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Original Investigation |

Axonal Ion Channel Dysfunction in C9orf72 Familial Amyotrophic Lateral Sclerosis FREE

Nimeshan Geevasinga, MBBS1; Parvathi Menon, MBBS1; James Howells, PhD2; Garth A. Nicholson, PhD3; Matthew C. Kiernan, DSc2; Steve Vucic, PhD1
[+] Author Affiliations
1Westmead Clinical School, University of Sydney, Sydney, Australia
2Brain and Mind Research Institute, University of Sydney, Sydney, Australia
3Department of Neurology, Concord Hospital, Central Clinical School, University of Sydney, Sydney, Australia
JAMA Neurol. 2015;72(1):49-57. doi:10.1001/jamaneurol.2014.2940.
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Published online

Importance  Abnormalities of axonal excitability characterized by upregulation of persistent sodium (Na+) conductances and reduced potassium (K+) currents have been reported in sporadic amyotrophic lateral sclerosis (SALS) phenotypes and linked to the development of clinical features such as fasciculations and neurodegeneration.

Objective  To investigate whether abnormalities of axonal ion channel function, particularly upregulation of persistent Na+ conductances and reduced K+ currents, form the pathophysiological basis of chromosome 9 open reading frame 72 (c9orf72) familial amyotrophic lateral sclerosis (FALS).

Design, Setting, and Participants  This was a prospective study. Clinical and functional assessment, along with motor-nerve excitability studies, were undertaken in 10 clinically affected patients with c9orf72 FALS, 9 asymptomatic c9orf72 mutation carriers, and 21 patients with SALS from 3 hospitals and 2 outpatient clinics.

Main Outcomes and Measures  Axonal excitability variables were measured in patients with c9orf72 ALS and results compared with matched patients with SALS and healthy control participants.

Results  Strength-duration time constant (τSD) was significantly increased in the patients with c9orf72 FALS and those with SALS (mean [SD], c9orf72 FALS: 0.50 [0.02] milliseconds; SALS: 0.52 [0.02] milliseconds; P < .01) when compared with control participants (mean [SD], 0.44 [0.01] milliseconds). In contrast, there were no significant changes of τSD in asymptomatic c9orf72 mutation carriers (P = .42). An accompanying increase in depolarizing threshold electrotonus at 90 to 100 milliseconds (TEd 90-100 milliseconds) was also evident in the c9orf72 FALS (P < .05) and SALS (P < .01) cohorts. Mathematical modeling suggested that an increase in persistent Na+ conductances, along with reduced K+ currents, best explained the changes in axonal excitability. Importantly, these abnormalities in axonal excitability correlated with the motor amplitude (τSD: R = −0.38, P < .05 and TEd 90-100 milliseconds: R = −0.44, P < .01), muscle weakness (TEd 90-100 milliseconds: R = −0.32, P < .05), and the ALS Functional Rating Scale (TEd 90-100 milliseconds: R = −0.34, P < .05).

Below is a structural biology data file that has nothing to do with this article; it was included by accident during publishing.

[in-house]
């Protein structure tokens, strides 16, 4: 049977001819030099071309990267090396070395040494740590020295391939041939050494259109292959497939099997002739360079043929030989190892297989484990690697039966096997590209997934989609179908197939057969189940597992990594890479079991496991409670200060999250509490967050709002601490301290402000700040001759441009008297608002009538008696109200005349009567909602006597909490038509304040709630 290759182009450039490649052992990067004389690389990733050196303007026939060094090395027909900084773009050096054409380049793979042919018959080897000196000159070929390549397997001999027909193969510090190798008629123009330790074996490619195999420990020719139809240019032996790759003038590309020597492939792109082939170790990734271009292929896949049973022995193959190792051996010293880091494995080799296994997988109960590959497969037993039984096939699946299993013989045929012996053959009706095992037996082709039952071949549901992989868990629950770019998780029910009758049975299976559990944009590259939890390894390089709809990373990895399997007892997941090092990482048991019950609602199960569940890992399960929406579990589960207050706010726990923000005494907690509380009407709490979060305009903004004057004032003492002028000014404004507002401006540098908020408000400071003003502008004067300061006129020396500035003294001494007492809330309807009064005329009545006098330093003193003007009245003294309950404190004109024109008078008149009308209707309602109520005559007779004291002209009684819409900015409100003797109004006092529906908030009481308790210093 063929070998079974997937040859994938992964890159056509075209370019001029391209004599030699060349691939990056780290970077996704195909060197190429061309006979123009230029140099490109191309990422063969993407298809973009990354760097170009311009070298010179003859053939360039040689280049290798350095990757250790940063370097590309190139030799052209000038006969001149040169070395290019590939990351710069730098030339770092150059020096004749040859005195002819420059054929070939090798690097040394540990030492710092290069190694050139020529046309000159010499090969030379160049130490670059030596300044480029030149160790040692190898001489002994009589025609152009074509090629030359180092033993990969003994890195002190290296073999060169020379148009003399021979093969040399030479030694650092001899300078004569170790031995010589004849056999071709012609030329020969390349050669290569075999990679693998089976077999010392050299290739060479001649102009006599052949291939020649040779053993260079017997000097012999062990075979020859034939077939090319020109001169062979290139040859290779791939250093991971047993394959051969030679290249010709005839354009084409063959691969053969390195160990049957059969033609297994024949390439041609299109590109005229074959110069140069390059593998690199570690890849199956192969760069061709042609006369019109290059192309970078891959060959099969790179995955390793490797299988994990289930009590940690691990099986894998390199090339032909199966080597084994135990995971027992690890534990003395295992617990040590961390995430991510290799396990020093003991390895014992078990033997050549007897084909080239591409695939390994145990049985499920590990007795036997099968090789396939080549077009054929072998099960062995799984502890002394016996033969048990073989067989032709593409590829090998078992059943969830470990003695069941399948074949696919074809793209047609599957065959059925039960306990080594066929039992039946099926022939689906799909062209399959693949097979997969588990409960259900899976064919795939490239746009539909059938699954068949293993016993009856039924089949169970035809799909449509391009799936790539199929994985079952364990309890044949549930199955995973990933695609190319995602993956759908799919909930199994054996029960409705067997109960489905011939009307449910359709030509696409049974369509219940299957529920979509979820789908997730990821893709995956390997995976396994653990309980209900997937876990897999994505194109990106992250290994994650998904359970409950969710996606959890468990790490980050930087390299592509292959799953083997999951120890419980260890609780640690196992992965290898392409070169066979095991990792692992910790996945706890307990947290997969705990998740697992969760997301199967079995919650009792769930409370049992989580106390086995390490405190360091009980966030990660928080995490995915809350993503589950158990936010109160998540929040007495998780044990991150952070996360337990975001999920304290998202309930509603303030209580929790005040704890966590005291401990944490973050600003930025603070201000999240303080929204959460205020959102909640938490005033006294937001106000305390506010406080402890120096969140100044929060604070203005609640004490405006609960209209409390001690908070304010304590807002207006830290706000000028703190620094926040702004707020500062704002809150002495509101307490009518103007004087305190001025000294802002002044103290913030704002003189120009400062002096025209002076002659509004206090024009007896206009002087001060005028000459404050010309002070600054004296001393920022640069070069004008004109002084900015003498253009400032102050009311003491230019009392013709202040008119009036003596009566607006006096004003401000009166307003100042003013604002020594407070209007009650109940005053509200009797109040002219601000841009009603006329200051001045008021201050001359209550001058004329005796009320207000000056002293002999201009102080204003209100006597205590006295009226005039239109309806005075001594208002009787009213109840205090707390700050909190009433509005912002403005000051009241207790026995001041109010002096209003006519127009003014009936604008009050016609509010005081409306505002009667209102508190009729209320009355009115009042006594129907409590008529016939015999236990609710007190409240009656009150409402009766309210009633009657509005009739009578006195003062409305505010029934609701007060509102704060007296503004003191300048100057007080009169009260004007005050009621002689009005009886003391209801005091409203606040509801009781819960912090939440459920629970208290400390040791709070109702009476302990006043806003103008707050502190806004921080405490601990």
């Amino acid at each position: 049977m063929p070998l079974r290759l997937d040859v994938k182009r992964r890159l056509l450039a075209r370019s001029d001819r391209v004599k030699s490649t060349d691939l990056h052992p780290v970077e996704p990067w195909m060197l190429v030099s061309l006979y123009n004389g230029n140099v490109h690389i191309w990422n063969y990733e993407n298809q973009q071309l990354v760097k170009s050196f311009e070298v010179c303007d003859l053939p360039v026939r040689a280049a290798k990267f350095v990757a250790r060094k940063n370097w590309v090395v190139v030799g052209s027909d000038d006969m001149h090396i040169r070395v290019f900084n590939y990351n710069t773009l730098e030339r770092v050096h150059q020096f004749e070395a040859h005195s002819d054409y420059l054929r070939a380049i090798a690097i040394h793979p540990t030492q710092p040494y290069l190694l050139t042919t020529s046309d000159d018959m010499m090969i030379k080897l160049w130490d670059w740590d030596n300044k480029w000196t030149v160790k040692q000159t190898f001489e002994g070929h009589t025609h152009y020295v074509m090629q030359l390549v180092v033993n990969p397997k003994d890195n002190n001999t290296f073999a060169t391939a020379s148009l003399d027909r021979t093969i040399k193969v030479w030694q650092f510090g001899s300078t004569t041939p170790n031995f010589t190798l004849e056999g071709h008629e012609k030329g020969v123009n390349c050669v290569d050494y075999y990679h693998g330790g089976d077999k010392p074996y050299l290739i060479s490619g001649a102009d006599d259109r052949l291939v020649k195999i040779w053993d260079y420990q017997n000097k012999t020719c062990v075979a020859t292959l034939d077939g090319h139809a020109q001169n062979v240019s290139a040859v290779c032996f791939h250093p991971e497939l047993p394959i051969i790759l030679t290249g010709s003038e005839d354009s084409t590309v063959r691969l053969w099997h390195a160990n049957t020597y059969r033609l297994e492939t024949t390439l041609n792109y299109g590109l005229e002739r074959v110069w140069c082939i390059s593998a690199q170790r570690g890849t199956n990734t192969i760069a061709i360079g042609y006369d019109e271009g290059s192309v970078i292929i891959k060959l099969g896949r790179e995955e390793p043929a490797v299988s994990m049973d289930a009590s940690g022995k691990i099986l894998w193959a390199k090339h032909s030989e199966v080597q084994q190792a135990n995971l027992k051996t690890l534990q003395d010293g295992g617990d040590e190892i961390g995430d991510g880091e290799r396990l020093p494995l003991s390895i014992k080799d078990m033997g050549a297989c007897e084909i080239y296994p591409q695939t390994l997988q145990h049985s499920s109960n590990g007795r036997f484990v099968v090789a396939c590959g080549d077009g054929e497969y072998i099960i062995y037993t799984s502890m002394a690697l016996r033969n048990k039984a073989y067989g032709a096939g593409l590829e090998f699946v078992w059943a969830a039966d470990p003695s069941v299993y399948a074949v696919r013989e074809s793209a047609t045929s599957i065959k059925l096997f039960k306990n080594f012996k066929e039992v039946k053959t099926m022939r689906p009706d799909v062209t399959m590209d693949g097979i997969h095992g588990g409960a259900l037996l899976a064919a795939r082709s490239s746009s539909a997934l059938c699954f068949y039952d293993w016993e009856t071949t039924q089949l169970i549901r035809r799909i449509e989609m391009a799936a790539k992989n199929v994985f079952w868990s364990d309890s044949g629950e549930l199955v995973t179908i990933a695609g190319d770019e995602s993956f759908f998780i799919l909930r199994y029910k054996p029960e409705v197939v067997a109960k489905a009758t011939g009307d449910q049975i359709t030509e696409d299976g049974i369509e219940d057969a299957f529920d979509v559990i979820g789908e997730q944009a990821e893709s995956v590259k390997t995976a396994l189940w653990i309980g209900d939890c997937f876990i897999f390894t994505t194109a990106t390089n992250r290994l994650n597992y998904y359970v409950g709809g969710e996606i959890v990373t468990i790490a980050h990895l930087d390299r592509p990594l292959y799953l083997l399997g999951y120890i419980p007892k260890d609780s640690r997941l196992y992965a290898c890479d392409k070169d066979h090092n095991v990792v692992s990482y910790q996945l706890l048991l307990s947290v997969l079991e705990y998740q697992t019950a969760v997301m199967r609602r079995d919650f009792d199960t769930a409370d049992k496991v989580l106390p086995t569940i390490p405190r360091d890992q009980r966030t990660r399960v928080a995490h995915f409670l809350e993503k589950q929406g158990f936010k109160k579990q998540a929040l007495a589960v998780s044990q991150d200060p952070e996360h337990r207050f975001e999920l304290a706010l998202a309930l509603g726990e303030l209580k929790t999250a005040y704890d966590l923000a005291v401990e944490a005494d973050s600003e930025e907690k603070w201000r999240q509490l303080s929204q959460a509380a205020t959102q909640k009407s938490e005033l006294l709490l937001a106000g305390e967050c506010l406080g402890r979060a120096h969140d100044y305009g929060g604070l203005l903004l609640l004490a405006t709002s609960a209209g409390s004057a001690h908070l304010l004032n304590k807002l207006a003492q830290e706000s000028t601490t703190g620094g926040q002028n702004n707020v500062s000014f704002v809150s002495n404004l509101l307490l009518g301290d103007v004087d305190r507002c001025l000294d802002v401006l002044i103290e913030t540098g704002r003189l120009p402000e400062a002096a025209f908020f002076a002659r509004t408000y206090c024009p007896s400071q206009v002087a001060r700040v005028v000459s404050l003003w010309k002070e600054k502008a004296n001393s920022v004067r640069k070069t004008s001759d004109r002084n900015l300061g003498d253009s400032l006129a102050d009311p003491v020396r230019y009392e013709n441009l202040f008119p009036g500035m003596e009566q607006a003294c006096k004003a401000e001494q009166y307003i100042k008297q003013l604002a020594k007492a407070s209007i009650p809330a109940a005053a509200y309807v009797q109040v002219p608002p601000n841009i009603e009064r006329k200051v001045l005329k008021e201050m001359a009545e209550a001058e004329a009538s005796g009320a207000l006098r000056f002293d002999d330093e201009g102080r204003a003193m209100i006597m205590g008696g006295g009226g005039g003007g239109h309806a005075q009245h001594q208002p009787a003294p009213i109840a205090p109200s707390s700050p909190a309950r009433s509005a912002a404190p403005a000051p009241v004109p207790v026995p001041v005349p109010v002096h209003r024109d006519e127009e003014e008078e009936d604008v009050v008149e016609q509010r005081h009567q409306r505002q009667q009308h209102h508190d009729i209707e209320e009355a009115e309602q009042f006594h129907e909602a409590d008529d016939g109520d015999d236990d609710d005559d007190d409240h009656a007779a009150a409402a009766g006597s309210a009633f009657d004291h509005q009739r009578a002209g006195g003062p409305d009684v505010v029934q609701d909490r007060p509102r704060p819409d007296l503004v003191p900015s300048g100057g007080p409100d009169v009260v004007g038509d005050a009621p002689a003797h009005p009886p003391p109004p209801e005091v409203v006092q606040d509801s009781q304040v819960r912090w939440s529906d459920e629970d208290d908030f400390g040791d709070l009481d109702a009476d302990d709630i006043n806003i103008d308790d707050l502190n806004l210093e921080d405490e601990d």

Conclusions and Relevance  Findings from the present study establish that upregulation of persistent Na+ conductances and reduced K+ currents were evident in both c9orf72 FALS and SALS cohorts, and these changes in axonal excitability were associated with motor neuron degeneration.

Figures in this Article

Amyotrophic lateral sclerosis (ALS) is a rapidly progressive and universally fatal neurodegenerative disorder of the motor neurons.1 A genetic etiology has been identified in up to 60% of familial ALS (FALS) and 20% of apparently sporadic ALS (SALS) cohorts, with at least 21 genes and genetic loci implicated in ALS pathogenesis.2 An increased hexanucleotide repeat expansion (GGGGCC) in the first intron of the chromosome 9 open reading frame 72 (c9orf72) gene on chromosome 9p21 was reported to be the most common of the genetic mutations in ALS, underlining approximately 40% of FALS and 20% of SALS cases,3,4 although subsequent studies have established a c9orf72 mutation frequency of 4% to 8%.5

The c9orf72 phenotype may be characterized by ALS and frontotemporal dementia with psychiatric features, although the penetrance and expression of the genotype may vary within and between cohorts.3,4,6,7 The c9orf72-associated ALS phenotype is clinically characterized by coexistence of upper motor neuron (UMN) and lower motor neuron (LMN) signs encompassing multiple body regions, with an earlier age at onset and shorter survival.8 Importantly, LMN signs are characterized by fasciculations and muscle wasting and weakness, clinically indistinguishable from the LMN features in SALS cohorts.

The pathophysiological mechanisms by which c9orf72 gene hexanucleotide expansion leads to the development of neurodegeneration and thereby the clinical features of ALS, particularly fasciculations, remain to be established.3,4 Widespread axonal ion channel dysfunction, including upregulation of persistent sodium (Na+) conductances and reduction of slow and fast potassium (K+) channel conductances, has been extensively documented in SALS, resulting in motor axonal hyperexcitability.918 Importantly, such changes in motor axonal excitability were postulated to underlie motor neuron degeneration and the development of clinical features of ALS, particularly fasciculations.916,19 In addition, motor axonal hyperexcitability, as reflected by upregulation of persistent Na+ conductances, was also reported in FALS cohorts secondary to mutations in the superoxide dismuate–1 (SOD-1) gene and linked to the process of neurodegeneration.